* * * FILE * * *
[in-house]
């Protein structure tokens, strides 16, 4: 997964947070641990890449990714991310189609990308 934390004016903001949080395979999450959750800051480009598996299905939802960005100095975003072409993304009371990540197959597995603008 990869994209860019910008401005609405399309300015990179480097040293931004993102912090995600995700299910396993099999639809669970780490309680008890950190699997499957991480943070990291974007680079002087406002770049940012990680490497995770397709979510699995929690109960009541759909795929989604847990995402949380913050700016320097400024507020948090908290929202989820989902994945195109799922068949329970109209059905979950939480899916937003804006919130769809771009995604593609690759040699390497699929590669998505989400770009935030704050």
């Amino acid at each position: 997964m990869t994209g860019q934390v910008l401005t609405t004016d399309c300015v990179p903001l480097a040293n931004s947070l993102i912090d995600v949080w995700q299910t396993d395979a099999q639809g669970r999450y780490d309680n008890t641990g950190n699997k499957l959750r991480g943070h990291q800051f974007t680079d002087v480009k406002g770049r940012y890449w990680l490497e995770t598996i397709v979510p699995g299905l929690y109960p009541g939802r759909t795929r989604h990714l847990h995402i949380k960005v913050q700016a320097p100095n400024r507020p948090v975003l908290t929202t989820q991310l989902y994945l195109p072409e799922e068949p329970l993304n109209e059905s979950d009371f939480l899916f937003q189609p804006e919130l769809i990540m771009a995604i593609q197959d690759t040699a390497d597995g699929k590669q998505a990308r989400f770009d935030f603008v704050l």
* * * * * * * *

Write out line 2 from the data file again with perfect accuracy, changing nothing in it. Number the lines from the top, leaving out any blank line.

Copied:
């Protein structure tokens, strides 16, 4: 997964947070641990890449990714991310189609990308 934390004016903001949080395979999450959750800051480009598996299905939802960005100095975003072409993304009371990540197959597995603008 990869994209860019910008401005609405399309300015990179480097040293931004993102912090995600995700299910396993099999639809669970780490309680008890950190699997499957991480943070990291974007680079002087406002770049940012990680490497995770397709979510699995929690109960009541759909795929989604847990995402949380913050700016320097400024507020948090908290929202989820989902994945195109799922068949329970109209059905979950939480899916937003804006919130769809771009995604593609690759040699390497699929590669998505989400770009935030704050």